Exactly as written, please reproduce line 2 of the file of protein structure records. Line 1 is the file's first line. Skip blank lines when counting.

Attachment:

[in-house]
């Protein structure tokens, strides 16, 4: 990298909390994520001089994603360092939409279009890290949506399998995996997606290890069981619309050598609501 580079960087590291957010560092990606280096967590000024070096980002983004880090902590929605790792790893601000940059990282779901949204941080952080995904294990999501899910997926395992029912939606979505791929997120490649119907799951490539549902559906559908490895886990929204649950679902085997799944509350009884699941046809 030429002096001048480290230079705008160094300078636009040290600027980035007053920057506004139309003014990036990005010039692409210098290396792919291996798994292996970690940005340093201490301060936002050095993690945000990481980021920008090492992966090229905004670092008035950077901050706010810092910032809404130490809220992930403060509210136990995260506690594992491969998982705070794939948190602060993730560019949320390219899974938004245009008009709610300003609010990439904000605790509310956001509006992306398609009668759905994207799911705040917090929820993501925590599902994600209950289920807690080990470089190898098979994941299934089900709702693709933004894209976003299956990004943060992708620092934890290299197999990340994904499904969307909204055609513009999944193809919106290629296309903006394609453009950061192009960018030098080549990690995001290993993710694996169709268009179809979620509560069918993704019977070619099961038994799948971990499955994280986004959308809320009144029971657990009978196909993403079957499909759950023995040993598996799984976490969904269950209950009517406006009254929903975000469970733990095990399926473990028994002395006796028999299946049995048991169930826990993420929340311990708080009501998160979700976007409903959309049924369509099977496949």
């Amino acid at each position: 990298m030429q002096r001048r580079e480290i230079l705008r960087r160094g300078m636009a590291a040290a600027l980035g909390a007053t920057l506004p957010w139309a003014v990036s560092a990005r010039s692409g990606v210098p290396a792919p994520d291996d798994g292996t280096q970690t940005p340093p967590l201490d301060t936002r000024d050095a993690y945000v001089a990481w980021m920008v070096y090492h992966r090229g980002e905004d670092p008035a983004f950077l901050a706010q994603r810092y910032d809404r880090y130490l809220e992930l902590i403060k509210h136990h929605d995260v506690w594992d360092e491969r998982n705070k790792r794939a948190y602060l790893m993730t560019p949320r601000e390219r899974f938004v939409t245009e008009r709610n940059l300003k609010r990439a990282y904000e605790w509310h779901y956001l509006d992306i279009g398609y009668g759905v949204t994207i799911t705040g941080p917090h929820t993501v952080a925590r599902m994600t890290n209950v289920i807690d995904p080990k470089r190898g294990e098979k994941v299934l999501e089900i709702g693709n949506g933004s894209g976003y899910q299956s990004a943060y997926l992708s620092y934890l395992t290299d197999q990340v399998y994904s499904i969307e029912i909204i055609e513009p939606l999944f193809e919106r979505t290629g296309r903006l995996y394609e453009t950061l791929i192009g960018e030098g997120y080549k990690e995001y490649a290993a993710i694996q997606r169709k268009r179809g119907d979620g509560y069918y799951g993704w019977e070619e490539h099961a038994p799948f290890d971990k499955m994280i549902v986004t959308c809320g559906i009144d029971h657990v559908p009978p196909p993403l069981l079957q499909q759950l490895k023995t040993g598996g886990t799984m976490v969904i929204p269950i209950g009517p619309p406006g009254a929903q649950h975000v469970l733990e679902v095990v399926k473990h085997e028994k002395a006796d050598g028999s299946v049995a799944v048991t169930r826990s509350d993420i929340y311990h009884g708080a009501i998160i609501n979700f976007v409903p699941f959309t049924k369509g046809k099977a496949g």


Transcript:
């Protein structure tokens, strides 16, 4: 990298909390994520001089994603360092939409279009890290949506399998995996997606290890069981619309050598609501 580079960087590291957010560092990606280096967590000024070096980002983004880090902590929605790792790893601000940059990282779901949204941080952080995904294990999501899910997926395992029912939606979505791929997120490649119907799951490539549902559906559908490895886990929204649950679902085997799944509350009884699941046809 030429002096001048480290230079705008160094300078636009040290600027980035007053920057506004139309003014990036990005010039692409210098290396792919291996798994292996970690940005340093201490301060936002050095993690945000990481980021920008090492992966090229905004670092008035950077901050706010810092910032809404130490809220992930403060509210136990995260506690594992491969998982705070794939948190602060993730560019949320390219899974938004245009008009709610300003609010990439904000605790509310956001509006992306398609009668759905994207799911705040917090929820993501925590599902994600209950289920807690080990470089190898098979994941299934089900709702693709933004894209976003299956990004943060992708620092934890290299197999990340994904499904969307909204055609513009999944193809919106290629296309903006394609453009950061192009960018030098080549990690995001290993993710694996169709268009179809979620509560069918993704019977070619099961038994799948971990499955994280986004959308809320009144029971657990009978196909993403079957499909759950023995040993598996799984976490969904269950209950009517406006009254929903975000469970733990095990399926473990028994002395006796028999299946049995048991169930826990993420929340311990708080009501998160979700976007409903959309049924369509099977496949």